Framestore digital matte painter Charlotte Tyson talks creating backgrounds for blockbuster films
Suspension of belief is necessary for any film to transport its audience into another world. As a digital matte painter at Framestore, Charlotte Tyson is responsible for creating believable environments that help to do just this. In the past, she’s had a hand in creating the sunset beaches of The Great Gatsby to the cratered surface of Mars for The Martian, and most recently the lovely London skyline for Mary Poppins Returns. With a love of both maths and art, she graduated with a degree in architecture from Cambridge University, but it was only after speaking with a neighbour’s daughter about a career in VFX that Charlotte’s interest was piqued. Today, one of the most rewarding parts of the job is experiencing the thrill of seeing some of her work up on the big screen. Here, Charlotte talks about the industry’s gender imbalance; battling her perfectionist tendencies; and some of the realities of working on big budget films.
Digital Matte Painter, Framestore (2015–present)
Digital Matte Painter, Base Black (2011–2015)
Junior Digital Matte Painter, MPC, The Moving Picture Company (2008–2011)
Place of Study
BA Architecture, Cambridge University (2005–2008)
How would you describe your job?
My position is pretty specialised; it’s a real mix of being both creative and technical. The visual effects industry is vast – there are so many different roles that play a part in creating the final image for a film or commercial. A digital matte painter is responsible for producing digital, photorealistic environments that set the scene for a story. These act as backgrounds behind characters, or as standalones.
I have worked on a wide variety of environments, ranging from the sunset beaches of Baz Luhrmann's The Great Gatsby, through to the cratered surface of mars for Ridley Scott’s The Martian and the 1920s Central Park Zoo and New York skyline for Fantastic Beasts and Where to Find Them. Most recently I have been part of the team creating the London rooftop vistas for Mary Poppins Returns.
I work with many of my team members within the environments department at Framestore. I generally work with ‘2.5D’ methods (creating images using Photoshop and projecting them onto geometry in a software called Nuke). I regularly collaborate with the 3D based artists and with other teams within the company who I retrieve my work from, or pass it onto. We have a huge number of producers too, who we discuss our work and scheduling with.
What does a typical working day look like?
A typical day starts at 9am in our Chancery Lane office. What I work on is completely dependent on what show or film I’ve been assigned. We tend to be on the same film for around three months. Meetings called ‘dailies’ are held in our screening rooms, where we show our work to our internal visual effects supervisor and get feedback. We also have regular desk chats during the day within our department to share ideas and processes. I usually leave work by around 6.30pm. I think my ideal day would involve a bit more time outside, but this is very rare as we are so dependent on our computers!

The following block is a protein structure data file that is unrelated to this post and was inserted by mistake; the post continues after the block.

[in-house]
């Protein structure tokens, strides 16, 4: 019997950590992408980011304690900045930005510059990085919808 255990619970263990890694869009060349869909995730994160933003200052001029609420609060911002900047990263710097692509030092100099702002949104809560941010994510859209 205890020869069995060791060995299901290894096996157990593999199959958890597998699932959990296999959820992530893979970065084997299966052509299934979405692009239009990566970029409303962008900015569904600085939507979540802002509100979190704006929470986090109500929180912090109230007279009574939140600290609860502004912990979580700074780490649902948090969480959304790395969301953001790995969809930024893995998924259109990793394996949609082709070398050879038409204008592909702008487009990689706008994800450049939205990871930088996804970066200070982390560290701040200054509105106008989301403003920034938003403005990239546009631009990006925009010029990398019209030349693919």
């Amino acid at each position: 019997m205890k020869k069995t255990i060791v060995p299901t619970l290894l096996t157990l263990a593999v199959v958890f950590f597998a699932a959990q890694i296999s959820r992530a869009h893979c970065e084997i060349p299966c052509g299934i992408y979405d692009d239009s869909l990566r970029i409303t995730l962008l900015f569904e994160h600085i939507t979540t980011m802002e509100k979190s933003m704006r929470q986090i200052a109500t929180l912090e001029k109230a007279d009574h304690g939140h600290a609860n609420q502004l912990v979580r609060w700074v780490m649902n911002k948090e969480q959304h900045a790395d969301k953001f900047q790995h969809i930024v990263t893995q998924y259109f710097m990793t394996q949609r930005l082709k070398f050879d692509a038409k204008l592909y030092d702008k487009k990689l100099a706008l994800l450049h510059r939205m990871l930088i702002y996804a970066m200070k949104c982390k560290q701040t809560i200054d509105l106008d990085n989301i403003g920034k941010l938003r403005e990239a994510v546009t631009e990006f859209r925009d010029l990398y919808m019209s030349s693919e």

What do you like about working in London?
I love the fact that London brings such a variety of nationalities and personalities together. It’s a fantastic blend that inevitably encourages creativity and development. Framestore is made up of talented characters from all over the globe, and it’s a privilege to work alongside such an interesting group of artists.
“I stood out because so few women were VFX artists then. There is still a very large imbalance in the industry, but things are improving.”
How did you land your current job?
I found out about VFX the summer I graduated in 2008. I spoke to a neighbour back in Brighton (where I’m from) whose daughter was a visual effects supervisor. We chatted on the phone and I was hugely inspired by her work and keen to explore the industry myself.
I applied to be a runner at every company I could find online, and was lucky enough to be given a role as a junior artist straight away – which was very rare then and even more so now. My architecture degree gave me a slightly different approach, which might have seemed refreshing. I also think it helped that I was a woman; I stood out because so few women were VFX artists then. There is still a very large imbalance in the industry; so few applicants for VFX roles are women, but I definitely think things are improving.
Where does the majority of your work take place?
Most of my day is spent on my computer in the office. The layout is very open plan; at the moment, I can see around 200 people from my desk! We moved to a brand new seven-storey building in February last year, which has an immersive feel to it – you pass colleagues from all different parts of the company.
How collaborative is your role?
Very. Big budget films require enormous workforces; you are very much one part of a huge creative pipeline. It’s staggering to see how all the roles fit in and play their part – both in the production and post-production phases.
It’s very important to discuss your work and get others’ opinions. Our VFX supervisors have meetings with the external VFX supervisors and present our work to them. At smaller VFX companies or commercials departments, there are more opportunities to discuss work externally with clients or directors.
I have to be very private about the films I am working on; clients like Marvel and Disney are extremely stringent on privacy – and quite rightly so when internet leaks are far more prevalent these days.